The problem of exploration in reinforcement learning is well-understood in the tabular case and many sample-efficient algorithms are known. Nevertheless, it is often unclear how the algorithms in the tabular setting can be extended to tasks with large state-spaces where generalization is required. Recent promising developments generally depend on problem-specific density models or handcrafted features. In this paper we introduce a simple approach for exploration that allows us to develop theoretically justified algorithms in the tabular case but that also give us intuitions for new algorithms applicable to settings where function approximation is required. Our approach and its underlying theory is based on the substochastic successor representation, a concept we develop here. While the traditional successor representation is a representation that defines state generalization by the similarity of successor states, the substochastic successor representation is also able to implicitly count the number of times each state (or feature) has been observed. This extension connects two until now disjoint areas of research. We show in traditional tabular domains (RiverSwim and SixArms) that our algorithm empirically performs as well as other sample-efficient algorithms. We then describe a deep reinforcement learning algorithm inspired by these ideas and show that it matches the performance of recent pseudo-count-based methods in hard exploration Atari 2600 games.

    07/31/2018 ∙ by Marlos C. Machado, et al. ∙ 4 share

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  • DeepStack: Expert-Level Artificial Intelligence in No-Limit Poker

    Artificial intelligence has seen several breakthroughs in recent years, with games often serving as milestones. A common feature of these games is that players have perfect information. Poker is the quintessential game of imperfect information, and a longstanding challenge problem in artificial intelligence. We introduce DeepStack, an algorithm for imperfect information settings. It combines recursive reasoning to handle information asymmetry, decomposition to focus computation on the relevant decision, and a form of intuition that is automatically learned from self-play using deep learning. In a study involving 44,000 hands of poker, DeepStack defeated with statistical significance professional poker players in heads-up no-limit Texas hold'em. The approach is theoretically sound and is shown to produce more difficult to exploit strategies than prior approaches.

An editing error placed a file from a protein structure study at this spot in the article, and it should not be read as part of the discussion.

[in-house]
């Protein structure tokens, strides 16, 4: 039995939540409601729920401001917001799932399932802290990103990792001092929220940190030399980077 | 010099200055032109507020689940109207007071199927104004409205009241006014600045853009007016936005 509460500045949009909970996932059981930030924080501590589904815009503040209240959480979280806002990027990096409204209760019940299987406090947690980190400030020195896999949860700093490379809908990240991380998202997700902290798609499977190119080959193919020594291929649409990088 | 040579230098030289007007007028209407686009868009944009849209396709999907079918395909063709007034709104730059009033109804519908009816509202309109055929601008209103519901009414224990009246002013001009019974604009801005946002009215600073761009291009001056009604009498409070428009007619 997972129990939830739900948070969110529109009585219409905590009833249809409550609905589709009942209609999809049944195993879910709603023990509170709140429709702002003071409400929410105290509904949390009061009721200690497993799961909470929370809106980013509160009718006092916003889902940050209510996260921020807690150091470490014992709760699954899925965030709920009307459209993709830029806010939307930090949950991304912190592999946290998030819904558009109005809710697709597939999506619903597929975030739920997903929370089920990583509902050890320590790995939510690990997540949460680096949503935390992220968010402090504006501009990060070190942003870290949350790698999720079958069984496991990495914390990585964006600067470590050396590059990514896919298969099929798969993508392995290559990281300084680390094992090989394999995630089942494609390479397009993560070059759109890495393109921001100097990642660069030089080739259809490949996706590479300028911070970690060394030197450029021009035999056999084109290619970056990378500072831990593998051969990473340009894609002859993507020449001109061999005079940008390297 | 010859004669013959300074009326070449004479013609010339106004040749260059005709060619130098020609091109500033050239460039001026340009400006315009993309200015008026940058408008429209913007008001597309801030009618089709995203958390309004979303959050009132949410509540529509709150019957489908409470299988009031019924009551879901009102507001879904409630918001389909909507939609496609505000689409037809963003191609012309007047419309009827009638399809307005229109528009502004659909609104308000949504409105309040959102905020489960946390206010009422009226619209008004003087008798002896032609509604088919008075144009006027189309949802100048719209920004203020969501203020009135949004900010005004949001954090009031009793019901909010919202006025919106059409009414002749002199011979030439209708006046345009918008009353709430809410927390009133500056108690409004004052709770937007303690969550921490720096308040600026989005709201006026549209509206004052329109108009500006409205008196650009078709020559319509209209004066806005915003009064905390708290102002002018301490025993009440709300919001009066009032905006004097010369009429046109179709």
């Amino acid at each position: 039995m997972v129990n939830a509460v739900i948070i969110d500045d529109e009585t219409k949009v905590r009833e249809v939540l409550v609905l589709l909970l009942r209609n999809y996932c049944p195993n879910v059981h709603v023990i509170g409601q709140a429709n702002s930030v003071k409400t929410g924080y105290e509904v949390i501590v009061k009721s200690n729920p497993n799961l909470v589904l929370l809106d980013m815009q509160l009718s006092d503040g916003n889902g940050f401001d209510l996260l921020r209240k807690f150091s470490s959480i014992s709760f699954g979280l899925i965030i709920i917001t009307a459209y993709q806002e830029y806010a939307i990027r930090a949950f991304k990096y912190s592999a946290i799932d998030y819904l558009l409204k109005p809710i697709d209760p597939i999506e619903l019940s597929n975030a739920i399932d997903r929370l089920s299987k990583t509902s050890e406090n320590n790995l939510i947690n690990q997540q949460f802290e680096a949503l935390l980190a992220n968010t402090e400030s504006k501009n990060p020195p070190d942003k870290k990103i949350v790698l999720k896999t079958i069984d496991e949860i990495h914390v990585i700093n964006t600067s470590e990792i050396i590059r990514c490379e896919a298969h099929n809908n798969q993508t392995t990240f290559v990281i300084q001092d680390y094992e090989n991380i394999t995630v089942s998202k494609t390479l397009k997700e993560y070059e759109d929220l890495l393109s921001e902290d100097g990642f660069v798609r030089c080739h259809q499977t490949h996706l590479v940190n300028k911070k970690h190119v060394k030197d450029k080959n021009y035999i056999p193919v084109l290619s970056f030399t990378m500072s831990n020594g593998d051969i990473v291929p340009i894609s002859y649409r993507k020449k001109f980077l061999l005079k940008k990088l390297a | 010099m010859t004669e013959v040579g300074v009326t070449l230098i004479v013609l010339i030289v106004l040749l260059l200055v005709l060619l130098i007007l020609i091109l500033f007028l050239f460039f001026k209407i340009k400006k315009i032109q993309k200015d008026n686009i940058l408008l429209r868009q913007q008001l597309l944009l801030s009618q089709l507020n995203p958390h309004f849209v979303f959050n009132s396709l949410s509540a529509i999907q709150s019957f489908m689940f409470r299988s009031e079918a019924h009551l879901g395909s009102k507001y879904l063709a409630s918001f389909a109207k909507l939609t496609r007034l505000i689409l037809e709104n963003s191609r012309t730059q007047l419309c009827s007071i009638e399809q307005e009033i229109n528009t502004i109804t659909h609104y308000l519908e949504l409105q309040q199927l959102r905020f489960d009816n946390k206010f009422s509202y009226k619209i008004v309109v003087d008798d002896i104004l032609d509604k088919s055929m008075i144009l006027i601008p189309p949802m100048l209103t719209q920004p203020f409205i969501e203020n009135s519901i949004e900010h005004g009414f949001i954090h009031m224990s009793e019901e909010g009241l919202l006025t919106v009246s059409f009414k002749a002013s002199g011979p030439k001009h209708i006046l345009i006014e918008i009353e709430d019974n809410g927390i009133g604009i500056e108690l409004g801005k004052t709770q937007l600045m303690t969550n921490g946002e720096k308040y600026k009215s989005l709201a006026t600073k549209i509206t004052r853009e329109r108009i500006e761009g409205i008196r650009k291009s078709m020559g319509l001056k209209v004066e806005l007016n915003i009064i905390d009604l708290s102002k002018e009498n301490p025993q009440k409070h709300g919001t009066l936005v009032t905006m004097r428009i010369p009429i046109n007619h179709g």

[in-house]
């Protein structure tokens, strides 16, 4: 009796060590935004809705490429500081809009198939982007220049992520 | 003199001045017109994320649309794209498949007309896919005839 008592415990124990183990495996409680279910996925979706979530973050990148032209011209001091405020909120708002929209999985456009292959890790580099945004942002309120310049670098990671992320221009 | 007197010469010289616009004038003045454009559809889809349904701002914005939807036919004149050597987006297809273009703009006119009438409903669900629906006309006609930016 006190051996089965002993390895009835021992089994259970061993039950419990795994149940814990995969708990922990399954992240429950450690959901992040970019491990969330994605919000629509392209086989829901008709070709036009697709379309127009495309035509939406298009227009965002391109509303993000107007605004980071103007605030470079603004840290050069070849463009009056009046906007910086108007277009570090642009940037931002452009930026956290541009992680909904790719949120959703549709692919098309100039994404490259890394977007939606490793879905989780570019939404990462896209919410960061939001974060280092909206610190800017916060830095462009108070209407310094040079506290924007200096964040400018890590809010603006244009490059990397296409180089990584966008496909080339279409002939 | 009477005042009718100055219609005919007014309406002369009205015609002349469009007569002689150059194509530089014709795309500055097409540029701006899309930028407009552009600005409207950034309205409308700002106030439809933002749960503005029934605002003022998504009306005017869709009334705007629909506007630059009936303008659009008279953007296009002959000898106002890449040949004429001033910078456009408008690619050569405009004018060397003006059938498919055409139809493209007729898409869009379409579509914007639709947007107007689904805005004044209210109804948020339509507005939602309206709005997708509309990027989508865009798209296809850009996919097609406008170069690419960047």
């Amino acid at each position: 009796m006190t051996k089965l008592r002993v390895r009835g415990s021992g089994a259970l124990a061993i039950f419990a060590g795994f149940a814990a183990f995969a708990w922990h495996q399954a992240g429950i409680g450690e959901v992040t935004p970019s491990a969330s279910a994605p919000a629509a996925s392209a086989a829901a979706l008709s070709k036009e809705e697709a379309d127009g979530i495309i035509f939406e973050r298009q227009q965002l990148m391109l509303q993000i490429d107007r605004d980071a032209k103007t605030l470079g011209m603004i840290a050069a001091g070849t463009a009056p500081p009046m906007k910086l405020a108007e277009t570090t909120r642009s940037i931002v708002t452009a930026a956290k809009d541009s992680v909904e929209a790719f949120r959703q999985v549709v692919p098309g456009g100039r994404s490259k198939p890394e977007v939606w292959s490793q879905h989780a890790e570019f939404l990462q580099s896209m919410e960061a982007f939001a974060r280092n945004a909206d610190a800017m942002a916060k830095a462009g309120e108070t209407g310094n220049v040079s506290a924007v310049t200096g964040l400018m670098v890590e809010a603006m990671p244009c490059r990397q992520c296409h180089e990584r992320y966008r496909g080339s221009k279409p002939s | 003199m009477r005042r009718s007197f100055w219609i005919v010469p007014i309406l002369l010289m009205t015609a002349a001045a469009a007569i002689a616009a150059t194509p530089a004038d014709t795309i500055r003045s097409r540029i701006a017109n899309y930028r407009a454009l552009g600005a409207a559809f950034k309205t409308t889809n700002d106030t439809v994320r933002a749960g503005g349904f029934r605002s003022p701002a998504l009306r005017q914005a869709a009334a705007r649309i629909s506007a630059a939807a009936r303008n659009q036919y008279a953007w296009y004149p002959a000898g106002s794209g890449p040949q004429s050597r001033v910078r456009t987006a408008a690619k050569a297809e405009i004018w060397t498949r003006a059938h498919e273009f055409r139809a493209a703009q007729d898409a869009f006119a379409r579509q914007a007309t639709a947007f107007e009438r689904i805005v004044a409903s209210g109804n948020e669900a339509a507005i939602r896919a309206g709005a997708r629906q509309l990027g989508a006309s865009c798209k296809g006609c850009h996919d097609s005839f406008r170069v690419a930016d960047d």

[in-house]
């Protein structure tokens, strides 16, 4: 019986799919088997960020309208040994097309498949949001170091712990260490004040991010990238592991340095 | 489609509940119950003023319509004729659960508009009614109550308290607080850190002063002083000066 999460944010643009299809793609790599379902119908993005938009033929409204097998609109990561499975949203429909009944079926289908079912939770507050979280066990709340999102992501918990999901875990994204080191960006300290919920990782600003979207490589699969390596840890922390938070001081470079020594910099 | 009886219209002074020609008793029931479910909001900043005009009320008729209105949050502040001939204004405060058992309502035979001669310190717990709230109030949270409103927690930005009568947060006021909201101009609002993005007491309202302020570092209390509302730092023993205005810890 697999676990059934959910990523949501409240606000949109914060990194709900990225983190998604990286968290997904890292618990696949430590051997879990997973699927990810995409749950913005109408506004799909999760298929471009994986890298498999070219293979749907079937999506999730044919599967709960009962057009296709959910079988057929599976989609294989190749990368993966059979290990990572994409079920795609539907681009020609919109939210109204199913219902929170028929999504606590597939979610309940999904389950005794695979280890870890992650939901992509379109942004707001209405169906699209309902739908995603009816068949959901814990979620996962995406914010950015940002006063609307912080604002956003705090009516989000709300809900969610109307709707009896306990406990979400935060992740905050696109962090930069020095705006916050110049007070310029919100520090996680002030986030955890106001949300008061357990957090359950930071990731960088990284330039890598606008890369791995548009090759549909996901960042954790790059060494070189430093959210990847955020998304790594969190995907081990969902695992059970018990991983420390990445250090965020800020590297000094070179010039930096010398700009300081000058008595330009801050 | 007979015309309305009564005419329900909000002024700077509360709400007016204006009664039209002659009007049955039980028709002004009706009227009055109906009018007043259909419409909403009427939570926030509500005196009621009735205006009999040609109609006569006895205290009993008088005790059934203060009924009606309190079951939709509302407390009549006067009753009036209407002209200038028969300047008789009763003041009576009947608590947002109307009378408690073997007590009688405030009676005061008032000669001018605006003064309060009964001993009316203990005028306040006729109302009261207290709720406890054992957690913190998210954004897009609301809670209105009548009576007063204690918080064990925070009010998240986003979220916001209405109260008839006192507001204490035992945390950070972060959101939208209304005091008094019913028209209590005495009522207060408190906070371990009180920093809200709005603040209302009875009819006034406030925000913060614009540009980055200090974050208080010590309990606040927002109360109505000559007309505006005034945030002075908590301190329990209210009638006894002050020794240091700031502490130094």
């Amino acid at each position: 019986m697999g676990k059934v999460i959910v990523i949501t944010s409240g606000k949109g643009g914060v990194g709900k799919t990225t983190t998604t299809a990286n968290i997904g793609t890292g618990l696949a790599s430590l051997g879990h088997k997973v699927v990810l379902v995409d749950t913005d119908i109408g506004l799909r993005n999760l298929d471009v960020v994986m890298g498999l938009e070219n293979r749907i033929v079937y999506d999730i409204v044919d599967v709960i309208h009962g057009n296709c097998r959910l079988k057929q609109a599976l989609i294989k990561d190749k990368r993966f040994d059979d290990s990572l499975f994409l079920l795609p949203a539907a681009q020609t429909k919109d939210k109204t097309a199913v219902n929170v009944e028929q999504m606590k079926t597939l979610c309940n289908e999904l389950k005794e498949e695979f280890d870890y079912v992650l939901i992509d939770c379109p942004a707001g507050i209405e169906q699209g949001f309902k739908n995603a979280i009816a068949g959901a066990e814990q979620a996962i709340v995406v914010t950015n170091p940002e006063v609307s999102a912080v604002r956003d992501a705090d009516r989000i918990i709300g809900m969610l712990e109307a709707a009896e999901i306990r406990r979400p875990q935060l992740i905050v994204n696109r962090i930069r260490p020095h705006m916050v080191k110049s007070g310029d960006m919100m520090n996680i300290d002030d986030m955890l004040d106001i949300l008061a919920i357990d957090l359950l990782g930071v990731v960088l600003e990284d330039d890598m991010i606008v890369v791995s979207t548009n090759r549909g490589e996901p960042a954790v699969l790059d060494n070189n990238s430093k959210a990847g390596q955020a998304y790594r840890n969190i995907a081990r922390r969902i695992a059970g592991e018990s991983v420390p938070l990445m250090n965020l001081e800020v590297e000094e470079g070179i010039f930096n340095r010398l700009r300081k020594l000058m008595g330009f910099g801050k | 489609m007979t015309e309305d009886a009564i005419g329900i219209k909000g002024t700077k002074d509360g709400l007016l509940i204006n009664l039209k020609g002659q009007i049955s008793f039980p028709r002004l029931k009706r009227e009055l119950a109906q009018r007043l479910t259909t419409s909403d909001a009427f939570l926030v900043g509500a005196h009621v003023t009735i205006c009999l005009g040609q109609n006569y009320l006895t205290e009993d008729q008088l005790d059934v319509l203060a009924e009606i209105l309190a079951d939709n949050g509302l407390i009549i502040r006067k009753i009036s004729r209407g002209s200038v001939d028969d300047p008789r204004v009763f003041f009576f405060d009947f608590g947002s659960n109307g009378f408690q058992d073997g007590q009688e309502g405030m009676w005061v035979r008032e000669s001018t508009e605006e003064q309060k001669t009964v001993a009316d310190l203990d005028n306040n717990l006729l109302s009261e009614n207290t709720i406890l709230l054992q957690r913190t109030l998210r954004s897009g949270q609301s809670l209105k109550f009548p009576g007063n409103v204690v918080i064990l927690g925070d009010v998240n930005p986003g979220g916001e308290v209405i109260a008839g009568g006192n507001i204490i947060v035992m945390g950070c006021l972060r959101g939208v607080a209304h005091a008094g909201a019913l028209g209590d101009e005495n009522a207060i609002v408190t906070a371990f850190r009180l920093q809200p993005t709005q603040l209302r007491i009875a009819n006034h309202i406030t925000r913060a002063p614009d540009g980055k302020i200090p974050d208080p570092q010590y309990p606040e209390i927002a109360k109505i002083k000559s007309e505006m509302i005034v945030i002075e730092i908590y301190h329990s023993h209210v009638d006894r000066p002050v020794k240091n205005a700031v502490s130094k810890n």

01/06/2017 ∙ by Matej Moravčík, et al. ∙ 0 share

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  • AIVAT: A New Variance Reduction Technique for Agent Evaluation in Imperfect Information Games

    Evaluating agent performance when outcomes are stochastic and agents use randomized strategies can be challenging when there is limited data available. The variance of sampled outcomes may make the simple approach of Monte Carlo sampling inadequate. This is the case for agents playing heads-up no-limit Texas hold'em poker, where man-machine competitions have involved multiple days of consistent play and still not resulted in statistically significant conclusions even when the winner's margin is substantial. In this paper, we introduce AIVAT, a low variance, provably unbiased value assessment tool that uses an arbitrary heuristic estimate of state value, as well as the explicit strategy of a subset of the agents. Unlike existing techniques which reduce the variance from chance events, or only consider game ending actions, AIVAT reduces the variance both from choices by nature and by players with a known strategy. The resulting estimator in no-limit poker can reduce the number of hands needed to draw statistical conclusions by more than a factor of 10.